{[ promptMessage ]}

Bookmark it

{[ promptMessage ]}

This preview shows pages 1–6. Sign up to view the full content.

CIS 15AG Answers Chapter 4: Functions 1. Why do we need functions in a program? 1. Divide a problem into smaller, more manageable parts. 2. Reuse code. 2. How complex should functions be? In general, functions should be relatively short (not more than one page/screen) and should perform a specific task: one function one task! 3. What is the output displayed by the following program fragment? // Local Declarations int a; int b; double c; double d; // Statements a = 25; c = sqrt( a ); printf("%3d %6.2f\n", a, c ); Answer: sqrt stands for “square root”; do not forget to include math.h whenever you call this function or other math functions. d = -7.4; printf("%5.2f %5.2f", d, fabs(d)); printf("%5.2f %5.2f\n", floor(d), ceil(d)); Answer: fabs – absolute value of a floating-point expression ( math.h ) ceil – the smallest integral value greater than or equal to its argument floor – the largest integral value that is equal to or less than its argument b = rand() % 10; printf("%5d\n", b ); Answer: A random number within the range 0 to 9, printed with a width of 5. 1 2 5 5 . 0 0 - 7 . 4 0 7 . 4 0 - 8 . 0 0 - 7 . 0 0

This preview has intentionally blurred sections. Sign up to view the full version.

View Full Document
CIS 15AG Answers Chapter 4: Functions 4. Review the following program. a. Draw the structure chart. Answer: main calls fun twice, as it is shown in the structure chart given below. For more information on Structure Chart rules, please review: Program Development, page 13 Designing Structured Programs, page 115 Program 4-8, Page 142 Structure Charts, page 154 Selection in Structure Charts, page 215 Program 5-11, page 207 Loops in Structure Charts, 282 Program 6-15, page 257 #include <stdio.h> int fun ( int ); int main( void ) { int a; int b; b = 4; a = fun(b+1); printf"%5d, %5d\n", a, b); a = 1; a = fun(a); printf"%5d, %5d\n", a, b); return 0; } /* ====================== */ int fun ( int b ) { int a; b = 10 * b; a = b + 1; return a + 2; } b. Circle a function definition. 2 main fun fun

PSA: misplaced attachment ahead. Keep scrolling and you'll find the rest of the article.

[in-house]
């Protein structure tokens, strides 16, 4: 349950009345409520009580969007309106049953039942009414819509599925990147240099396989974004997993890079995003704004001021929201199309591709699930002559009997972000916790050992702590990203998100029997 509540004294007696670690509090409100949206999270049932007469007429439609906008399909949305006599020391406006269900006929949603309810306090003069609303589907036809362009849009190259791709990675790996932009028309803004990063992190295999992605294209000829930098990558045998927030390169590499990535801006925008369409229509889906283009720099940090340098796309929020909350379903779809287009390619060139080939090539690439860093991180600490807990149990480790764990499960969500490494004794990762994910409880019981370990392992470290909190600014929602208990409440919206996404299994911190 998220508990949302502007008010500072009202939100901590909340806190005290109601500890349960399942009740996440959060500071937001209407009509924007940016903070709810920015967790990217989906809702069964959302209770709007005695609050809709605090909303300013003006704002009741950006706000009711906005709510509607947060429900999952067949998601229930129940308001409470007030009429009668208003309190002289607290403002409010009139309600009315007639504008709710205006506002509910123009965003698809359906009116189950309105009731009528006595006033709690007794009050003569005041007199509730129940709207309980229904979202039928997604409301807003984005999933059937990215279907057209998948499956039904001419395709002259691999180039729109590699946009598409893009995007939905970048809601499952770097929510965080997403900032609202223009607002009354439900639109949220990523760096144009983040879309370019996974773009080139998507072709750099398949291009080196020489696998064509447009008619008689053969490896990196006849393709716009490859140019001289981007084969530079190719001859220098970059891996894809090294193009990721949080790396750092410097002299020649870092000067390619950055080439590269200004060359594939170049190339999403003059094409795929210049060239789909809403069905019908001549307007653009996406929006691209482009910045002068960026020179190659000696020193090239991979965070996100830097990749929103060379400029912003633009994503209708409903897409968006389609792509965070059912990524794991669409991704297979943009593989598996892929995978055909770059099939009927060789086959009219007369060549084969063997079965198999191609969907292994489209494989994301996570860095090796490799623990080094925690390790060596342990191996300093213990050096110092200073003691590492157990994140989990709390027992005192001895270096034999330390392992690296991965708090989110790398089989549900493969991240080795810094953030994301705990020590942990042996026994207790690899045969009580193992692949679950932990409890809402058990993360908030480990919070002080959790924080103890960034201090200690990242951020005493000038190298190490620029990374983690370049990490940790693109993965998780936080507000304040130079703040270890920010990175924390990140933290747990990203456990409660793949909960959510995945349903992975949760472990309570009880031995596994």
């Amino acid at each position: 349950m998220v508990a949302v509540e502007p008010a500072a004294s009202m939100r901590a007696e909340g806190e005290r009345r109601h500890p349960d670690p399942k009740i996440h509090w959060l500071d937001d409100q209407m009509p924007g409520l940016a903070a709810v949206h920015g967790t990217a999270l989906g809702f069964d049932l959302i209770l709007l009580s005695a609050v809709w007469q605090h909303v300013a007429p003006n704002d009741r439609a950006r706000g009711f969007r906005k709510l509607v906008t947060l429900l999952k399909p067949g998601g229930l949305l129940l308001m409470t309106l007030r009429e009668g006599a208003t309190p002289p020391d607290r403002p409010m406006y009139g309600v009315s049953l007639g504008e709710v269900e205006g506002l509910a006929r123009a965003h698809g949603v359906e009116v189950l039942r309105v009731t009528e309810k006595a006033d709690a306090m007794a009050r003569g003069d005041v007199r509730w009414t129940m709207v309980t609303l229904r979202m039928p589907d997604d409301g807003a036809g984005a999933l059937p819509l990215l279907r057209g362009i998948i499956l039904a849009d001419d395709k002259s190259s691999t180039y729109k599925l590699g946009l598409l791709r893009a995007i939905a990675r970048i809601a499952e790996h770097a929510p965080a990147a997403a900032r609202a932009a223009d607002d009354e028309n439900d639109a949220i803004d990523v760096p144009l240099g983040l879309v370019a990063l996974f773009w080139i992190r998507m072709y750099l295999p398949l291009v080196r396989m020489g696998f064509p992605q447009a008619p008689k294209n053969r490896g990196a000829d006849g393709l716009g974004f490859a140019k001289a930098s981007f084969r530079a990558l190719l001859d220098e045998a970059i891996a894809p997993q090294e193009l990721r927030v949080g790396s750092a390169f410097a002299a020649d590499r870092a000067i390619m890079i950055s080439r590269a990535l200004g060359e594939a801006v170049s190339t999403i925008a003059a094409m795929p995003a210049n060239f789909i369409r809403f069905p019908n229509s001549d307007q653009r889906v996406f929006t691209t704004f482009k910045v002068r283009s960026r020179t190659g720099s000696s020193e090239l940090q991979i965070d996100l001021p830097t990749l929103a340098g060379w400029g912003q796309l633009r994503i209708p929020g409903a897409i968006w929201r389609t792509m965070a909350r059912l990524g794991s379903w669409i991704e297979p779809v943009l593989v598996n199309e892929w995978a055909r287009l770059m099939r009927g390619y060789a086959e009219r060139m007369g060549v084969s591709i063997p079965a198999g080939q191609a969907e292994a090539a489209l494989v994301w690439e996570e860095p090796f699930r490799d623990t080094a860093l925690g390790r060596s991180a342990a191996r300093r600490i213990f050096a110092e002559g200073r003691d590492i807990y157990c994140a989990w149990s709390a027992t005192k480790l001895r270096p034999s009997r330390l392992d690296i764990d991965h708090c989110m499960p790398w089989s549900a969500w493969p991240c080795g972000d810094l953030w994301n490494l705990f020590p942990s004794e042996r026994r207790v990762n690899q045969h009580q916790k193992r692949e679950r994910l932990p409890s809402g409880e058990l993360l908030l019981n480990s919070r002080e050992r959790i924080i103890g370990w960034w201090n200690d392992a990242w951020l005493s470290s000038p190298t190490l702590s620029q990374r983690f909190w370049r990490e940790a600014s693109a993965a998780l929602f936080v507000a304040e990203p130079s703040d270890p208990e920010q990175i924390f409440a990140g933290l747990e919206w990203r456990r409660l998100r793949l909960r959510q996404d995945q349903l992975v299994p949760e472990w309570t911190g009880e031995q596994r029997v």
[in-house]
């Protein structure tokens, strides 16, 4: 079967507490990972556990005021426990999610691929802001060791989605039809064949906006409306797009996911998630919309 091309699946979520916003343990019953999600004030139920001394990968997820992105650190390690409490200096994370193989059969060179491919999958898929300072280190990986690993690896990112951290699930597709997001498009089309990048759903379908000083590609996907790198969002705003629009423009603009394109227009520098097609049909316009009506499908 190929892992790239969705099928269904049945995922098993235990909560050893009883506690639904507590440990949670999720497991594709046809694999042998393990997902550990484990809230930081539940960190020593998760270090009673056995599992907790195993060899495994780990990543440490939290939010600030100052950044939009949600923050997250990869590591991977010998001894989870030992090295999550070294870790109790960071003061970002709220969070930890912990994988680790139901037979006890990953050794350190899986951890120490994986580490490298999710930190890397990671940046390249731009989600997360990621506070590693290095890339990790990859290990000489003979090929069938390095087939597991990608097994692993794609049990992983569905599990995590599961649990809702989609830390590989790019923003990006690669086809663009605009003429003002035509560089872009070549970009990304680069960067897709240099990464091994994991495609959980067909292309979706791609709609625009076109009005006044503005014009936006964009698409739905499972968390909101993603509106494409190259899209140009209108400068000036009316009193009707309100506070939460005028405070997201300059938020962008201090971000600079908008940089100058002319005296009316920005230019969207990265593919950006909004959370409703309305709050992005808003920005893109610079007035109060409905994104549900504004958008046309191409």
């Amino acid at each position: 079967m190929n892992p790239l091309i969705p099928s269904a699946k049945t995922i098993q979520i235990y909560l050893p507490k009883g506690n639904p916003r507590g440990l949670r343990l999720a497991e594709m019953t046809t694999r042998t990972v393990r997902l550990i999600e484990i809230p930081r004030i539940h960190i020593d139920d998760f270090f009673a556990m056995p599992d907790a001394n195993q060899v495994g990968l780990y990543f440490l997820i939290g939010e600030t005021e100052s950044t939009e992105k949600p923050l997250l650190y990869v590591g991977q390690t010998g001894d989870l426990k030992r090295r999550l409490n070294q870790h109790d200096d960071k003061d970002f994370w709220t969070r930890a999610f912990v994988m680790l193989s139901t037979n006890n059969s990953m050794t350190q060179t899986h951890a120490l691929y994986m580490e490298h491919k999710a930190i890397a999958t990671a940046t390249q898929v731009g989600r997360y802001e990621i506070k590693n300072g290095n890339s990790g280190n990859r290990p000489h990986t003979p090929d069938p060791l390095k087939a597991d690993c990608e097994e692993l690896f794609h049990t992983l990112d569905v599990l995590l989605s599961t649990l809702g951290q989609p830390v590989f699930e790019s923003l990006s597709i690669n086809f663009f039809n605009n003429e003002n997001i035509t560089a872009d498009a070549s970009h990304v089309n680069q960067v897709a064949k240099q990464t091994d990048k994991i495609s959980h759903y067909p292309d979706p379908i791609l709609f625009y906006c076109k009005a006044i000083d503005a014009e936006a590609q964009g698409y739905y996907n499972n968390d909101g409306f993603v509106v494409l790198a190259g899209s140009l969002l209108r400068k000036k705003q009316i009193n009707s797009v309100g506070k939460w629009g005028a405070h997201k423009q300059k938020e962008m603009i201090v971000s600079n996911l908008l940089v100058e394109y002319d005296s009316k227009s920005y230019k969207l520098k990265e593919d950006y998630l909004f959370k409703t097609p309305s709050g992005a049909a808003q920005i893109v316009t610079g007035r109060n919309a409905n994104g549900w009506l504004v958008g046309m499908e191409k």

CIS 15AG Answers Chapter 4: Functions Answer: The definition of a function must be given once and only once in a program; it is possible to have more calls, and even more prototype declarations for the same function (in more complex programs), but only one definition is allowed. #include <stdio.h> int fun ( int ); int main( void ) { int a; int b; b = 4; a = fun(b+1); printf"%5d, %5d\n", a, b); a = 1; a = fun(a); printf"%5d, %5d\n", a, b); return 0; } /* ====================== */ int fun ( int b ) { int a; b = 10 * b; a = b + 1; return a + 2; } c. Circle a formal parameter. 3

This preview has intentionally blurred sections. Sign up to view the full version.

View Full Document
CIS 15AG Answers Chapter 4: Functions Answer: A formal parameter is used in a function definition, as shown below: #include <stdio.h> int fun ( int ); int main( void ) { int a; int b; b = 4; a = fun(b+1); printf"%5d, %5d\n", a, b); a = 1; a = fun(a); printf"%5d, %5d\n", a, b); return 0; } /* ====================== */ int fun ( int b ) { int a; b = 10 * b; a = b + 1; return a + 2; } d. Circle a function call. 4
CIS 15AG Answers Chapter 4: Functions Answer: The same function could be called several times in a program, as needed. #include <stdio.h> int fun ( int ); int main( void ) { int a; int b; b = 4; a = fun(b+1); printf"%5d, %5d\n", a, b); a = 1; a = fun(a); printf"%5d, %5d\n", a, b); return 0; } /* ====================== */ int fun ( int b ) { int a; b = 10 * b; a = b + 1; return a + 2; } e. Circle an actual parameter.

This preview has intentionally blurred sections. Sign up to view the full version.

View Full Document
This is the end of the preview. Sign up to access the rest of the document.

{[ snackBarMessage ]}